Parasomnias are events or experiences that disrupt your sleep. They happen while you're sleeping or going between different stages of sleep, as you fall asleep or as you wake up. Parasomnias include:
Most parasomnias happen during the non-rapid eye movement (NREM) sleep stage. Parasomnias are very common in children. Only REM sleep behaviour disorder happens during REM sleep.
Learn about the
stages of sleep.
When you sleepwalk, you get up and move around. You may move suddenly or more slowly. You’re able to do many things that you can do when you’re fully awake, like eating. Your brain is very active but you’re still asleep.
Sleepwalking happens during non-rapid eye movement (NREM) sleep. If you sleepwalk, you may remember parts of sleepwalking or you may not remember anything. Sleepwalking is more common in children and often stops when they become an adult.
A confusional arousal is when you appear to be confused or act in a strange or unusual way. With a confusional arousal, you’re actually asleep even though others think you’re awake.
Confusional arousals don’t make you feel afraid or scared. They also don’t cause you to sleepwalk.
Sleep talking is common and is another type of parasomnia. It can happen during any sleep stage and many times during the same sleep.
When you sleep talk, others may not be able to understand or make sense of what you’re saying. Sleep talking may not need to be treated, but it’s sometimes a sign of another type of sleep disorder.
Talk with your doctor if you have questions. It’s important to talk to your doctor if you start talking more in your sleep or if you start to feel more tired during the day.
When you sleep eat, you eat while you’re asleep and don’t remember doing it when you wake up. You may eat very quickly or eat odd combinations of food, foods you don’t normally eat or are allergic to, or eat things that aren’t food. This is why sleep eating can be dangerous.
Sleep eating can cause you to gain a lot of weight. You can even injure yourself from trying to prepare food while you’re asleep.
Some medicines, like those that help you sleep, can cause sleep eating. Sleep eating is more common if you also sleepwalk.
As with sleepwalking, it’s important to make your home safe. This includes putting locks on drawers that have sharp utensils (like knives) or locks on cabinets that have items or foods that aren’t safe for you to eat.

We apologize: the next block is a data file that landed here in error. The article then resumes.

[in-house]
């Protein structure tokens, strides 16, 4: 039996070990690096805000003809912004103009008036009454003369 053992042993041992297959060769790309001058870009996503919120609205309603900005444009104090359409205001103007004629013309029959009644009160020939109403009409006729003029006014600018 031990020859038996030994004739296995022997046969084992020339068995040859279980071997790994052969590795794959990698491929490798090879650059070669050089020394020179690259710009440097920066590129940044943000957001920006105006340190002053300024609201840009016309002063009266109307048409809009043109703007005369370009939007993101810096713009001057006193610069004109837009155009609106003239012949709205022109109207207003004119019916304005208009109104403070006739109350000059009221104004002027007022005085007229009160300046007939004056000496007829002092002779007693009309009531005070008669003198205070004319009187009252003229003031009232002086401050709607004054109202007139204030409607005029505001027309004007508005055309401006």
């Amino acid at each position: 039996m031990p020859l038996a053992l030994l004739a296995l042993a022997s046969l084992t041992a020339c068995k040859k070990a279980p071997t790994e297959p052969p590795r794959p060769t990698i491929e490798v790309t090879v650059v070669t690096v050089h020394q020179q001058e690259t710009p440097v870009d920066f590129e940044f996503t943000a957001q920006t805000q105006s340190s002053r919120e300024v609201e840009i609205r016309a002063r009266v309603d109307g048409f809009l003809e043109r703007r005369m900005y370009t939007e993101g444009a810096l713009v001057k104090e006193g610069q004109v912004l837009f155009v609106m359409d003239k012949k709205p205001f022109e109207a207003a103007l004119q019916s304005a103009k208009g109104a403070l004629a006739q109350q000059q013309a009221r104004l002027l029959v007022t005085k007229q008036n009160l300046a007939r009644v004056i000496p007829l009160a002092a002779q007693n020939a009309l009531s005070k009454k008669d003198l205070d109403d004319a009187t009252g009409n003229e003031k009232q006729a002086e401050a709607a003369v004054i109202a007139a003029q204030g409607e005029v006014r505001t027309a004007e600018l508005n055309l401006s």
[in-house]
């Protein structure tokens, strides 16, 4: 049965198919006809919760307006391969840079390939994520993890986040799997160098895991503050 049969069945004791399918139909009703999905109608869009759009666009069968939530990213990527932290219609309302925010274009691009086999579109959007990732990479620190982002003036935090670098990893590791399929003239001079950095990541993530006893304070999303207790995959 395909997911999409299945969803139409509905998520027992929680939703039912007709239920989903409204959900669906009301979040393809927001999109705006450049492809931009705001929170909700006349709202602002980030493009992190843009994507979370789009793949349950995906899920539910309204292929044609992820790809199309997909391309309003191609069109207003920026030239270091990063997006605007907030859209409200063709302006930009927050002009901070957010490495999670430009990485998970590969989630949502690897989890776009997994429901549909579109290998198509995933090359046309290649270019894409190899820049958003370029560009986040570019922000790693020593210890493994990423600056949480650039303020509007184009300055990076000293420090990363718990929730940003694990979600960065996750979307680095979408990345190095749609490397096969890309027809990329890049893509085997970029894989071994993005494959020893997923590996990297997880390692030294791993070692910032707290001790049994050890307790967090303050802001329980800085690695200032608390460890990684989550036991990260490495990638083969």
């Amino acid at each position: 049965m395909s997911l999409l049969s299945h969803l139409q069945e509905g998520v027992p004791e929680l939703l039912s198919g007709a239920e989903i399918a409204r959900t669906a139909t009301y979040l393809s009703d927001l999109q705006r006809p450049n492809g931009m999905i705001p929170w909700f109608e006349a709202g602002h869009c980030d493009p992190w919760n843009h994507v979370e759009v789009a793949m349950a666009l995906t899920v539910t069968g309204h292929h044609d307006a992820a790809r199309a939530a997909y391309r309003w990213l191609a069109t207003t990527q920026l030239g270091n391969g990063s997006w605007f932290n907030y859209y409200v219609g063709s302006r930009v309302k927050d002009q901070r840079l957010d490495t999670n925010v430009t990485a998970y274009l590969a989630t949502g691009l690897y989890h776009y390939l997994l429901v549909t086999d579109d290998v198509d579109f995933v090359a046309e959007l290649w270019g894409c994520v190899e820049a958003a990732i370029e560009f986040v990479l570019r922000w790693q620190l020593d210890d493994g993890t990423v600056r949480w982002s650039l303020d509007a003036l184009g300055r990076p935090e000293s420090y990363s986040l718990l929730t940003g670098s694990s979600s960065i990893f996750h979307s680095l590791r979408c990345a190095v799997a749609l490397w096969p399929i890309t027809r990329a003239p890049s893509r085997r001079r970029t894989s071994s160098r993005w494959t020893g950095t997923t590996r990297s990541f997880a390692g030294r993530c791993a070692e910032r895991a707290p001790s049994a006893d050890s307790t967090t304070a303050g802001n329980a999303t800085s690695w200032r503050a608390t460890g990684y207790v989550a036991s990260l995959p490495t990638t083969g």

Nightmare disorder is when you have scary dreams often. With this disorder, your heart beats fast, you breathe faster, sweat, and then wake up. You may also have strong feelings about what happened in your dream and remember clear details of the dream when you wake up.
Sleep terror disorder
Sleep terrors happen during NREM sleep. They cause you to become very scared while you sleep. They’re more likely to happen if you have post-traumatic stress disorder (PTSD).
When you have sleep terror disorder, you may:
REM sleep behaviour disorder
With REM sleep behaviour disorder, you may get violent or act out in a physical way during REM sleep. For example, you may dream about attacking a monster then attack your partner.
Normally, your muscles are blocked from moving during REM sleep (except your eye and breathing muscles). But when you have REM sleep behaviour disorder, you’re able to move your muscles during this stage of sleep. So if you’re dreaming about your body moving, you move. And if you’re running in your dream, you may get out of bed quickly to run and hurt yourself.
We don't know what causes parasomnias.
A parasomnia is diagnosed based on your history. You'll need to see your healthcare provider and talk about your sleep and what’s happening while you sleep.
They may refer you to a sleep specialist. A sleep specialist will talk to you about your symptoms and let you know which sleep test is right for you.
You may have a test that gathers information about your sleep during each stage of sleep. This is called a level 1 sleep study or polysomnography. It can help find other health problems (like seizures) that may be the cause of what’s happening during your sleep.
Parasomnias are more likely to be worse if you:
Most people don’t need treatment for parasomnias. You may need treatment if:
The treatment depends on the type of parasomnia. The most important thing for you to do is get good quality sleep. This means getting enough sleep and sleeping well when you do sleep.
Treatment may include:
Your healthcare provider will work with you to help you decide which treatment is best for you.
Current as of: May 26, 2021
Author: Respiratory Health Section, Medicine SCN (Strategic Clinical Network, Alberta Health Services)
This material is not a substitute for the advice of a qualified health professional. This material is intended for general information only and is provided on an "as is", "where is" basis. Although reasonable efforts were made to confirm the accuracy of the information, Alberta Health Services does not make any representation or warranty, express, implied or statutory, as to the accuracy, reliability, completeness, applicability or fitness for a particular purpose of such information. Alberta Health Services expressly disclaims all liability for the use of these materials, and for any claims, actions, demands or suits arising from such use.